Lidl to increase healthy food sales 35 percent by 2026
Christian Härtnagel, CEO at Lidl GB, claims the discounter’s ‘Healthy Eating Pledge’ is its most ‘ambitious’ target yet, and aims to encourage healthier diets
Lidl GB has today announced a new healthy food commitment, which will see the discounter increase sales of healthy and healthier products to at least 85 percent of total sales, based on tonnage volume, by 2025.
Lidl says its specialist nutrition teams have developed a bespoke nutrient profiling system (NPS) based on Public Health England’s nutrient criteria for front-of-pack traffic light labelling, focusing on fat, saturated fat, sugar and salt, which ranks all products as healthy, healthier or least healthy.
As part of the commitment, its teams are said to be assessing over 200 lines each year that can be improved to meet the healthy or healthier criteria. Lidl also claim that they will be engaging with suppliers to ensure a boost of its healthier products.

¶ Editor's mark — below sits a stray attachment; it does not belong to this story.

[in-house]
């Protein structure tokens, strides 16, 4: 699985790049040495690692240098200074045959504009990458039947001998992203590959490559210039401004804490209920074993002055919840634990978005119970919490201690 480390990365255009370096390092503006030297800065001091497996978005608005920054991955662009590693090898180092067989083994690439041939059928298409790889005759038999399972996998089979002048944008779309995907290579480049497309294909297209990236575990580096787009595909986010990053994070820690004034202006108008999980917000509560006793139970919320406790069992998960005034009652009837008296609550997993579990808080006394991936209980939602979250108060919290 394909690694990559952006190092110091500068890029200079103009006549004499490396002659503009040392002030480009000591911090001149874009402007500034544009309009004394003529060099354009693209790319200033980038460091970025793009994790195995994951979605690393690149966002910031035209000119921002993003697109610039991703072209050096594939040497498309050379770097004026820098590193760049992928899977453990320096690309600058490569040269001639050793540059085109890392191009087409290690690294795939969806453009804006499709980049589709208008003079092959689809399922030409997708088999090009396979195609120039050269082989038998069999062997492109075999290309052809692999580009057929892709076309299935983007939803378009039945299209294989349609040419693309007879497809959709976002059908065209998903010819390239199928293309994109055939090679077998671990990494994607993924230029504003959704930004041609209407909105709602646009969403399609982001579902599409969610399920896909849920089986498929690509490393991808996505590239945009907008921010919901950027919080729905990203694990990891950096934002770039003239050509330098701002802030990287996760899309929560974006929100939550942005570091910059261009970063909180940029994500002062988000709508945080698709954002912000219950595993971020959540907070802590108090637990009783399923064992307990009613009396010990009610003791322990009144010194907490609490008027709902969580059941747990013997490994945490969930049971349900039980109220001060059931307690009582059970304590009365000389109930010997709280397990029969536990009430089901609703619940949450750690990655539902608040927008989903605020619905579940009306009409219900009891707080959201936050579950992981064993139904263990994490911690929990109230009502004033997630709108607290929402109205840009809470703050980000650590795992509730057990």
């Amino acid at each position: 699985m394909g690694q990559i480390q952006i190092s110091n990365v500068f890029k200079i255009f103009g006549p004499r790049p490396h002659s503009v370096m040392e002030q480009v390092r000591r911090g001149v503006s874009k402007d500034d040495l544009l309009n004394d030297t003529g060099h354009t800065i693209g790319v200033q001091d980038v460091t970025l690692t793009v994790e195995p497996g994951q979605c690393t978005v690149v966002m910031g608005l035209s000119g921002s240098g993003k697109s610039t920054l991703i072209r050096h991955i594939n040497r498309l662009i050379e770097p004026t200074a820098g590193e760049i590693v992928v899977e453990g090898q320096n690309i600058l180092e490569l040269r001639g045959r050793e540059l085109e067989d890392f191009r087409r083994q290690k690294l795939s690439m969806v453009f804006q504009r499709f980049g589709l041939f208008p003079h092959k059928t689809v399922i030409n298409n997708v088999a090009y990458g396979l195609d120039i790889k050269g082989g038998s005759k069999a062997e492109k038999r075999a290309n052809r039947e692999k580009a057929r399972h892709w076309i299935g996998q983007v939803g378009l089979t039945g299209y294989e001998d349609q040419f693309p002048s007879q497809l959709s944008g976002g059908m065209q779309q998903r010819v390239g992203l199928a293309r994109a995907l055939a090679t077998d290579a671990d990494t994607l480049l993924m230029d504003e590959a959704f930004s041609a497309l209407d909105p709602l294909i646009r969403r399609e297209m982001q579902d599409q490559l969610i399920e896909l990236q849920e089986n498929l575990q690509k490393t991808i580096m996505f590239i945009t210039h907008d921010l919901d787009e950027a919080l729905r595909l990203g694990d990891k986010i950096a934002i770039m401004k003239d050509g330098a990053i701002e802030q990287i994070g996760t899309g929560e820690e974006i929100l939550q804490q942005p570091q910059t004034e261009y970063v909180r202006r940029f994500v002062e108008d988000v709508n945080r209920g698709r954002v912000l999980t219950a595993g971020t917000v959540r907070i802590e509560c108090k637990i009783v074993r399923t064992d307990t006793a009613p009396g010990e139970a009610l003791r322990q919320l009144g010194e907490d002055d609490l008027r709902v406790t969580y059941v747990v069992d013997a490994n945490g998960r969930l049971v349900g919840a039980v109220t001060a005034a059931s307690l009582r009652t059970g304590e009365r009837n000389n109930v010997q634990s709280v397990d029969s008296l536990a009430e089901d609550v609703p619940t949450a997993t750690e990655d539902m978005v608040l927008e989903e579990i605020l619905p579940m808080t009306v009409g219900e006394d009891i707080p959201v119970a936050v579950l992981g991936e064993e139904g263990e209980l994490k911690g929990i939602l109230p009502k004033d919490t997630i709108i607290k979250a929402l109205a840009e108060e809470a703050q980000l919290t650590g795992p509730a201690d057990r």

This comes as the discounter has invested in its ‘Get Fresh’ initiative, which aims to increase the range of fresh healthy products available to customers in-store, to offer more healthy choices. Stores have been upgraded with energy-efficient chillers which can stock more than 100 products on shelves. Lidl says it will be prioritising placing fresh, healthy products prominently at the front of store. The programme will be complete by September this year.
“Our Healthy Eating Pledge is our most ambitious healthy eating target yet and is focused on helping families make healthier choices when they shop with us, without compromising on price,” said Christian Härtnagel, CEO at Lidl GB.
“Ahead of the National Food Strategy’s release later this week it’s fantastic to see Lidl making such strong commitments to increasing sales of healthier foods, particularly an ambitious 35 percent increase in sales of fruit and veg,” said Rebecca Tobi, Peas Please project manager at the Food Foundation.
The latest commitments are in addition to steps previously taken to promote healthy eating amongst children and reduce pester power, such as the removal of cartoon characters from its own brand cereal ranges, and in 2014 becoming the first supermarket in Britain to remove sweets and chocolates from checkouts nationwide.